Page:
Burke attended Alabama State University at the start of her higher-education career, however, she transferred to Auburn University where she continued organizing through her on-campus efforts. Although her collegiate work was not centrally focused on sexual violence, her fervent efforts striving for social justice were present while she was in school and after she was out. Burke said that she thinks the necessity of social justice work comes from the need of the resources and the help being offered; she believes that the foundation of the work that she does comes down to “the fact that people need the work that we’re offering and putting out there.”

She went on to become a counselor for campers within the 21st Century Youth Leadership Movement in 1996 where she came in contact with young people who left unforgettable impressions upon her. The inspiration that contributed to the curation of Me Too, and the work that came before the virality of #metoo, came through her work with 21st Century. It should also be noted that while the #metoo is a movement born from the ideas presented by Burke’s Me Too Movement, she clearly discussed the differences between what #metoo has provoked amongst the general public and what the Me Too Movement’s mission is: harm and harm reduction. And, put simply, Burke explained how the “work of the Me Too Movement is about healing and action.” She also explained that the Me Too Movement is not how it is seen on television or in the news, but “the movement is the work that we do to make sure that survivors have resources and the work that we do to call people to action to end sexual violence. She continued on to say that since #metoo has gone viral, “[the hashtag] has been a galvanizing tool and it’s been a way to provide cover for survivors in many ways so that they have the space to come forward with the protection of the millions of people around them who have also come forward.”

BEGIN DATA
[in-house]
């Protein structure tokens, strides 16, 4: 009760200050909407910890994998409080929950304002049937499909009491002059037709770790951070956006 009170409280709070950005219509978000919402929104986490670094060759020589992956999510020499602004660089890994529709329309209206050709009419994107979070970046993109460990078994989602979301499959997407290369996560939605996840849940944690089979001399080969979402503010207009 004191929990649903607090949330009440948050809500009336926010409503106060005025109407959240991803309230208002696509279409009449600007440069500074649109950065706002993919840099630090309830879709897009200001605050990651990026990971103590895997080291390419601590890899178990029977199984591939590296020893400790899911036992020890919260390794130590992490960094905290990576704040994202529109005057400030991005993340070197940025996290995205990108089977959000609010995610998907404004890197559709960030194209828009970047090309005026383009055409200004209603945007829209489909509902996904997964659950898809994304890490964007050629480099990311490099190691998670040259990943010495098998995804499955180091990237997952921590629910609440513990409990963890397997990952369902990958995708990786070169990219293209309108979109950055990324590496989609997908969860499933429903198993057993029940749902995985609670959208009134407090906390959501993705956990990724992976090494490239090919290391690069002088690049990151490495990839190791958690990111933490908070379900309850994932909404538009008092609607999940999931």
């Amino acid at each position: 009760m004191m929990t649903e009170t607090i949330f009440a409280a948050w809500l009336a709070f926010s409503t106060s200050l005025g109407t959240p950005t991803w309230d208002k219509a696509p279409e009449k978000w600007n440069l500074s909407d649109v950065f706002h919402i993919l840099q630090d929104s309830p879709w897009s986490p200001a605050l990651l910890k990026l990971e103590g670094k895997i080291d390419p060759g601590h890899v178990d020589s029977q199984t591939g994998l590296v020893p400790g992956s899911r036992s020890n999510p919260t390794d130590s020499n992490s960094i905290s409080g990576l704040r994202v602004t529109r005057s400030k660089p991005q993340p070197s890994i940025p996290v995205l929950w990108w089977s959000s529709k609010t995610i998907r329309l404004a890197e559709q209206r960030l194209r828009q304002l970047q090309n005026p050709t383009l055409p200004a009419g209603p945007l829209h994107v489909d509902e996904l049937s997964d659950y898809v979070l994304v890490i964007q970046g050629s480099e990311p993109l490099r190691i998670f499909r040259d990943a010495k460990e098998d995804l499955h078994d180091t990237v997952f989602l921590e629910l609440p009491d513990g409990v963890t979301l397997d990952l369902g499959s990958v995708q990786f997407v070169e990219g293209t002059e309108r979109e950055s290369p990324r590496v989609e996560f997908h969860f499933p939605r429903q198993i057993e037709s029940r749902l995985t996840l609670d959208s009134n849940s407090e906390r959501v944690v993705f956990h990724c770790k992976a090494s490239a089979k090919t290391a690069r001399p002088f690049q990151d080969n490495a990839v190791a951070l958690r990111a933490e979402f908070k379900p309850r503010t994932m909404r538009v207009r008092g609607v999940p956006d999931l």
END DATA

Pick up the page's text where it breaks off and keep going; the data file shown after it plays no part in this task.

When asked about how or if culture surrounding sexual violence has shifted, Burke simply responded that it has not even though progress has been made: “It’s a misconception to say that culture has shifted. If it did, then we would see numbers dropping. The culture is in the process of shifting, maybe. We’re seeing policies change, but the baseline of the culture that allows sexual violence to happen has not shifted drastically.”